Image: Grant Durr/Unsplash
Racial disparities in state imprisonment rates dropped significantly during the first two decades of the 21st century.
That’s one of the main findings from a report published by one of us in late 2022, along with Georgia State University colleague William Sabol, for the Council on Criminal Justice, nonpartisan think tank.
But that headline decline tells only half the story. The narrowing is significant – down some 40% in the 20 years to 2020 – but Black adults were still being imprisoned at 4.9 times the rate of white adults in 2020, compared with 8.2 times at the turn of the century.
Of equal concern to us, as Black Americans and scholars of criminal justice, is where the largest gaps exist in imprisonment rates once you break down the data. With a steep decline in the drug imprisonment gap between Black and white Americans – from 15 to 1 in 2000 to just under 4 to 1 in 2019 – the biggest racial disparity now exists among people incarcerated for violent felony offenses. These violent offenses cover a range of criminal behavior from rape to robbery to murder.
Imprisonment racial disparity by offense, 2000-2019
Figures are based on population base (per 100,000 U.S. adults). A rate of 1 would indicate racial parity in incarceration rate between Black and white offenders.
Chart: The Conversation, CC-BY-ND Source: Council on Criminal Justice Get the data Created with Datawrapper
The Council on Criminal Justice report shows that states incarcerated Black adults for violent offenses at a rate over six times that of white adults by 2019, the most recent year for which offense-specific data is available.
Both victims and offenders
It has long been accepted that the racial disparity in incarceration rates for drug offenses is the result of bias in the system. Black people do not use or traffic drugs more than their white counterparts. Rather, Black communities have borne the brunt of drug imprisonment because of discriminatory enforcement.
But this does not seem to be the case when it comes to felony violence. There is evidence to suggest that the relatively higher Black incarceration rates for violent crimes, especially homicides, are due to an overrepresentation of violent offenders and victims in Black communities.
The homicide rate for Black Americans (29.3 per 100,000) was about seven and a half times higher than the white homicide rate (3.9 per 100,000) in 2020. Black Americans were also about twice as likely to report receiving medical treatment for physical injuries sustained from an assault.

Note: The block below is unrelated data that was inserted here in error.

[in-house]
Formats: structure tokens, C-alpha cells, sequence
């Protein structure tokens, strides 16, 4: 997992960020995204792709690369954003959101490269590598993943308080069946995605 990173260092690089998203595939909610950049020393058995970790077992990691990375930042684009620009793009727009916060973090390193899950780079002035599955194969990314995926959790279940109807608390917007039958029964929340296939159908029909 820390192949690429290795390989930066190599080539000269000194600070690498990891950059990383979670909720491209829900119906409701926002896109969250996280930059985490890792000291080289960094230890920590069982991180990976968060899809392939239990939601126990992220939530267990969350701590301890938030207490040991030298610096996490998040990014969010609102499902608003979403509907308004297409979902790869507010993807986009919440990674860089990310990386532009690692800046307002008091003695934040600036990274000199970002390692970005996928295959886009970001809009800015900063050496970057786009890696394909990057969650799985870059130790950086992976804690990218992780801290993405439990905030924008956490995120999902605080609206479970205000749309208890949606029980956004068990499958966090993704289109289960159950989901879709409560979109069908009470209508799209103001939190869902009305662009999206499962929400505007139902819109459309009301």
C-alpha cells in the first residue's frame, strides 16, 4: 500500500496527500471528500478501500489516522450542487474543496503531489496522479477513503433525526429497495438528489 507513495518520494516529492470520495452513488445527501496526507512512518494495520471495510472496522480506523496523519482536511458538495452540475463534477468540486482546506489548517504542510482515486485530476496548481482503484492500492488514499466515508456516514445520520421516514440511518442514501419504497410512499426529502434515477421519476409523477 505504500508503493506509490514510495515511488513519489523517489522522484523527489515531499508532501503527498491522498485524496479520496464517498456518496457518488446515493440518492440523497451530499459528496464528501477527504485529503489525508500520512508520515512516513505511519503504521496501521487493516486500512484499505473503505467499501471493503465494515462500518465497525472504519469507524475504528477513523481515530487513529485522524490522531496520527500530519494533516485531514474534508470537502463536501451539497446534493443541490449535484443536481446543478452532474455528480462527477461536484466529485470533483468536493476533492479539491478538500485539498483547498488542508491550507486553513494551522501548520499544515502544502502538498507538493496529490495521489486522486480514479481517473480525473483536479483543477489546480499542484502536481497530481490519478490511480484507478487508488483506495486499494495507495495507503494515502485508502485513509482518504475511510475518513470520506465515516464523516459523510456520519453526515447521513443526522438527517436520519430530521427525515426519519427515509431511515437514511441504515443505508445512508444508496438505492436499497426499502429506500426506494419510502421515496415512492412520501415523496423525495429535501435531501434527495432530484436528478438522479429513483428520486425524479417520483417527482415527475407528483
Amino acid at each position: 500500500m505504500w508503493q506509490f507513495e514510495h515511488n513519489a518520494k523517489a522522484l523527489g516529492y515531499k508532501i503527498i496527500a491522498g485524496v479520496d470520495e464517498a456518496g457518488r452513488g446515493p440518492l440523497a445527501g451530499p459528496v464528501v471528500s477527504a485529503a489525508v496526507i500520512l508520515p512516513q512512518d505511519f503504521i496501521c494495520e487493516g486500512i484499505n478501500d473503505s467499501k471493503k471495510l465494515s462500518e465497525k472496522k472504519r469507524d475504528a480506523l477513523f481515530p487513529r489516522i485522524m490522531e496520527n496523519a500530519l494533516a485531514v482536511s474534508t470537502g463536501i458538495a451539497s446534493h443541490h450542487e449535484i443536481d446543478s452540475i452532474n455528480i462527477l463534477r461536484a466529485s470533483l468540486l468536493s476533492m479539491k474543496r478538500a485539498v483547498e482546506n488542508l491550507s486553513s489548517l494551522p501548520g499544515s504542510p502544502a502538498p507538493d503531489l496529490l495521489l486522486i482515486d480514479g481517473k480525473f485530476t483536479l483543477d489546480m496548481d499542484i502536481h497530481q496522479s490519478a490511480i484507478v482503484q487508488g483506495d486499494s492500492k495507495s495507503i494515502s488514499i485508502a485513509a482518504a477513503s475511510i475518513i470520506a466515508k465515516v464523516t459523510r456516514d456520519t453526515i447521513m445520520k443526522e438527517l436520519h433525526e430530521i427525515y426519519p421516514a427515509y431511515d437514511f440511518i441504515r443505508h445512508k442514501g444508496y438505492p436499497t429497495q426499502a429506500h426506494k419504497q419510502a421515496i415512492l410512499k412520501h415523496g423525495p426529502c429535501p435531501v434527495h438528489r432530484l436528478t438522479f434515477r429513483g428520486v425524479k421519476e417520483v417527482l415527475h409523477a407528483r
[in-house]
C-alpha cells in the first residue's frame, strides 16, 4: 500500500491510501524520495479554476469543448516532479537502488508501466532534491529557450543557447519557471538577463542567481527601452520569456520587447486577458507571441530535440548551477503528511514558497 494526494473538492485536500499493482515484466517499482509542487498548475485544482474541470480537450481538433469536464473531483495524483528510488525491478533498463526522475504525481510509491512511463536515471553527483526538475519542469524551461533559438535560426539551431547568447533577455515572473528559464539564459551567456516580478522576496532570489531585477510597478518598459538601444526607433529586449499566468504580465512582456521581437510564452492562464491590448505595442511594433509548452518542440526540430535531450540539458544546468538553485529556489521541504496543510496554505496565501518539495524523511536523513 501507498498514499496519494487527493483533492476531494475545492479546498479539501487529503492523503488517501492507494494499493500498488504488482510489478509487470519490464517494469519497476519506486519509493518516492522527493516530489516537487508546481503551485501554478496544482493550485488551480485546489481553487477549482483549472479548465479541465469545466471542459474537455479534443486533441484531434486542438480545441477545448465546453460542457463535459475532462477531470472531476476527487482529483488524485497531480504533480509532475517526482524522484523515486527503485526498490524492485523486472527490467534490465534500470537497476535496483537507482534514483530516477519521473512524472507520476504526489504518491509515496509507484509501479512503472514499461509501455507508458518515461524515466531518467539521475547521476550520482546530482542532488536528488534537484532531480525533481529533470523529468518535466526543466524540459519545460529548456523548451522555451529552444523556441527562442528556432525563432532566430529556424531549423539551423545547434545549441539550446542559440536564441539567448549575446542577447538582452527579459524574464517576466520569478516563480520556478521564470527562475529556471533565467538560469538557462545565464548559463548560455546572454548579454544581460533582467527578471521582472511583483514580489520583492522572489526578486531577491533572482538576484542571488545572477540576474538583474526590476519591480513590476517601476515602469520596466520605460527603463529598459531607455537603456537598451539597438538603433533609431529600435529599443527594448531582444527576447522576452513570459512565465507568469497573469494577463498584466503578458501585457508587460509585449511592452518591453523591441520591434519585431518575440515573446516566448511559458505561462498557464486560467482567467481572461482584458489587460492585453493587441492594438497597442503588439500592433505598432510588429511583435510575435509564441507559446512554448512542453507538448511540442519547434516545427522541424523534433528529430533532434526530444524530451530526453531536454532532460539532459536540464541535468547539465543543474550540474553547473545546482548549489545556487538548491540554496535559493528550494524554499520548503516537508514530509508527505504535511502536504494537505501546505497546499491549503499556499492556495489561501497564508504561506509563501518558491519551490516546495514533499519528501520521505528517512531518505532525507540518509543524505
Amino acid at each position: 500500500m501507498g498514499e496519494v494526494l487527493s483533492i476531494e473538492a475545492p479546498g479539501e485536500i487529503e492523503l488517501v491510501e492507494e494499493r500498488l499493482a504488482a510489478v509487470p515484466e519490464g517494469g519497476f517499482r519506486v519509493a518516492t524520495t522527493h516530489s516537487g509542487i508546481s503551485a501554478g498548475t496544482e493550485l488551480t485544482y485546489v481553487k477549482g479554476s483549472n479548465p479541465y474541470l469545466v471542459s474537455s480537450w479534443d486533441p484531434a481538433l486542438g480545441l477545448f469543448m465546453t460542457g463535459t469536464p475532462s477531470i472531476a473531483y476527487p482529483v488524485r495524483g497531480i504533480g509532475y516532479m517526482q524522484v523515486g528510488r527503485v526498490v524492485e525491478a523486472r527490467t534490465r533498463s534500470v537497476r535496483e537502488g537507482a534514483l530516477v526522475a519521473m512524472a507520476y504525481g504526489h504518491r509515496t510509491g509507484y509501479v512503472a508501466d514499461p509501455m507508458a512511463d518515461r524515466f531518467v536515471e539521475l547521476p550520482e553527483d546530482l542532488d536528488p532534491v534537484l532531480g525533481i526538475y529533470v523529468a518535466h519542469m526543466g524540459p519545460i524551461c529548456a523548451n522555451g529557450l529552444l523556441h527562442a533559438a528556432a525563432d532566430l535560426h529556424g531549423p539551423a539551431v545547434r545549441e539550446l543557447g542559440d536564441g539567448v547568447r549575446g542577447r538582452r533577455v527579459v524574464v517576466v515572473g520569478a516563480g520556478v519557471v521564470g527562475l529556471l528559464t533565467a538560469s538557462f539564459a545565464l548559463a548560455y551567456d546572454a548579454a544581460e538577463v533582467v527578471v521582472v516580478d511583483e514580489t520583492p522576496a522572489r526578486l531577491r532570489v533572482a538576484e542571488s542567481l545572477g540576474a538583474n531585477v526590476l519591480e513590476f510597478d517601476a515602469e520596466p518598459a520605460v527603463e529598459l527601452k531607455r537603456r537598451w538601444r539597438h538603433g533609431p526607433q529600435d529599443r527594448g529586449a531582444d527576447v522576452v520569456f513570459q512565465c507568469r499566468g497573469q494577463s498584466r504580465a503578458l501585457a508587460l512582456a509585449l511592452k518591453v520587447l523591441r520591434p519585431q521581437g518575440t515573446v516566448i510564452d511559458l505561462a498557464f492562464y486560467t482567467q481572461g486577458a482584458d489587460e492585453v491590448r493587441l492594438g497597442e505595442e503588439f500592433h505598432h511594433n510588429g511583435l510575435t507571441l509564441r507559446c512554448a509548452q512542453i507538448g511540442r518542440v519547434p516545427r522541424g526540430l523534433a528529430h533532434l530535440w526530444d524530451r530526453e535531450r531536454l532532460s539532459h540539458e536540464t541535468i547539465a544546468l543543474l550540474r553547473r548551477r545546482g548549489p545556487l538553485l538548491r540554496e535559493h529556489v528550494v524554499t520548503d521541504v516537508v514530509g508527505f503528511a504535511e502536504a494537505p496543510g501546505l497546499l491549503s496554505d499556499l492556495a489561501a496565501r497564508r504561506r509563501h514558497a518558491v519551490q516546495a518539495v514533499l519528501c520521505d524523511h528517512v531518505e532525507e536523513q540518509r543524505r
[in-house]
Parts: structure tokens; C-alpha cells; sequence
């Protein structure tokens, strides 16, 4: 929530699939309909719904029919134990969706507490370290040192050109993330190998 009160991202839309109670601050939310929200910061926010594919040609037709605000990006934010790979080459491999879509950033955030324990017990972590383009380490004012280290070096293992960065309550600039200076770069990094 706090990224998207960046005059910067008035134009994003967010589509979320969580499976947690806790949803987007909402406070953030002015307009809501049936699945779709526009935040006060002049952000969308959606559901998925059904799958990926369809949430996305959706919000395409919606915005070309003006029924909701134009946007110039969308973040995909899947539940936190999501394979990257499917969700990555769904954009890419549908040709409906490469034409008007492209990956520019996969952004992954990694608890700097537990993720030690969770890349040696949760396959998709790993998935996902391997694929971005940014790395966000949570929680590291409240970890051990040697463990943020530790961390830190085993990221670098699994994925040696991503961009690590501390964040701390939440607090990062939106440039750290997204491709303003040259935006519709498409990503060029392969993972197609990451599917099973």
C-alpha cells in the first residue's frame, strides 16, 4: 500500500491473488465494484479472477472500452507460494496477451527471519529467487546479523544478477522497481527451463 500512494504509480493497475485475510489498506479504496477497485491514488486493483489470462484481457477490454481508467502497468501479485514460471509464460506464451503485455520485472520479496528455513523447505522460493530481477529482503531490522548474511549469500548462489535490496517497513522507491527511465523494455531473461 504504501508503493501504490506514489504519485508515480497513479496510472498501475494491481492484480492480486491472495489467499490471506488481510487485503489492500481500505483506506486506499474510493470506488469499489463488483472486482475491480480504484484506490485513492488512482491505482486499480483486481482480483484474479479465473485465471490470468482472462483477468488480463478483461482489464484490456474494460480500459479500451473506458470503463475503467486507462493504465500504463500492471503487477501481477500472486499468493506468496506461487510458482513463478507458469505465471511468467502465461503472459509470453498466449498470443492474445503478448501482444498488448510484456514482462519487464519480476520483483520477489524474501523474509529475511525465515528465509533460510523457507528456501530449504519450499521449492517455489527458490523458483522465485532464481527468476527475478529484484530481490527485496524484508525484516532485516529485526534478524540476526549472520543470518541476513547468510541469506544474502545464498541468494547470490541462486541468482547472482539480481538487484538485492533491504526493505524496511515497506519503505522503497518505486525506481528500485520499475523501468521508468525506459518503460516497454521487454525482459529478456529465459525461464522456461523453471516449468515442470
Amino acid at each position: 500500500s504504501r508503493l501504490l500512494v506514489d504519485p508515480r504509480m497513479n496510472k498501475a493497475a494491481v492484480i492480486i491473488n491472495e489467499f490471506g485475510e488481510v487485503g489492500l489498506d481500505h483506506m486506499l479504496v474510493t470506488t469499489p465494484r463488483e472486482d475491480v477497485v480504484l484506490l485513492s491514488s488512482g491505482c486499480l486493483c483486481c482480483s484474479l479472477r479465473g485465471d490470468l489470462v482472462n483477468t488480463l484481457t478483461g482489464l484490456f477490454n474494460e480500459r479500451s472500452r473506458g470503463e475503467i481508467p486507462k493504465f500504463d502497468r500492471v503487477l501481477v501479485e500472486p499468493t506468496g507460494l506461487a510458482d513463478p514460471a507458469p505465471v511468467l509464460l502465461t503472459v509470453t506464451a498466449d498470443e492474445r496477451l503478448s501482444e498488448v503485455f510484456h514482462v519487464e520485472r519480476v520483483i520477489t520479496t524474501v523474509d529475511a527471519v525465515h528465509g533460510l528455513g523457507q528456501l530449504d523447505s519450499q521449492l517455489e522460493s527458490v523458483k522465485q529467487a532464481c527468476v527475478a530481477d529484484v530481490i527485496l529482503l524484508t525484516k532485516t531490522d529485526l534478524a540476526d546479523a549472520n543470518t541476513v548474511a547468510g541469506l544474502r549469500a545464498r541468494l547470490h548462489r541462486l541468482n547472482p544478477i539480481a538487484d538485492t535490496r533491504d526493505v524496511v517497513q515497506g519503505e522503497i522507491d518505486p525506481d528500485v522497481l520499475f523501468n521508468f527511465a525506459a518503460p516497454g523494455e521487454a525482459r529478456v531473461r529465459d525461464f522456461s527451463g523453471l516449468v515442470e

Most acts of violence involve a victim and offender of the same race. According to the most recent data available, despite accounting for roughly 14% of the U.S. population, Black Americans comprise over half of the known homicide offenders and more than a third of rape, robbery and aggravated assault offenders identified by victims.
Structural racism and violent crime
The evidence suggests that Black Americans both commit and suffer the bulk of serious violent crimes.
Of course, this should not be misconstrued as suggesting Black people are inherently more violent. Rather, it demonstrates the structural and economic barriers that Black Americans continue to face.
Striking racial gaps, rooted in a legacy of structural racism, have left generations of Black people with disproportionately less wealth and education, lower access to health care, less stable housing and differential exposure to environmental harms like air pollution. Such factors contribute to concentrated poverty, racially segregated neighborhoods and other community conditions tied to violent offending.
The recent rise in violent crime has affected all demographics, but especially Black Americans. Data from the first year of the COVID-19 pandemic in 2020 saw an average of 10 more Black lives lost each day to homicide than the year before. During this same period, the average number of white homicide victims increased by nearly three per day.
This increase was not evenly distributed across Black communities. Most Black homicide victims were young males. The U.S. Centers for Disease Control and Prevention estimates that Black men ages 15 to 34 represented nearly a third of all U.S. homicide deaths in 2021 and over a quarter since 2000.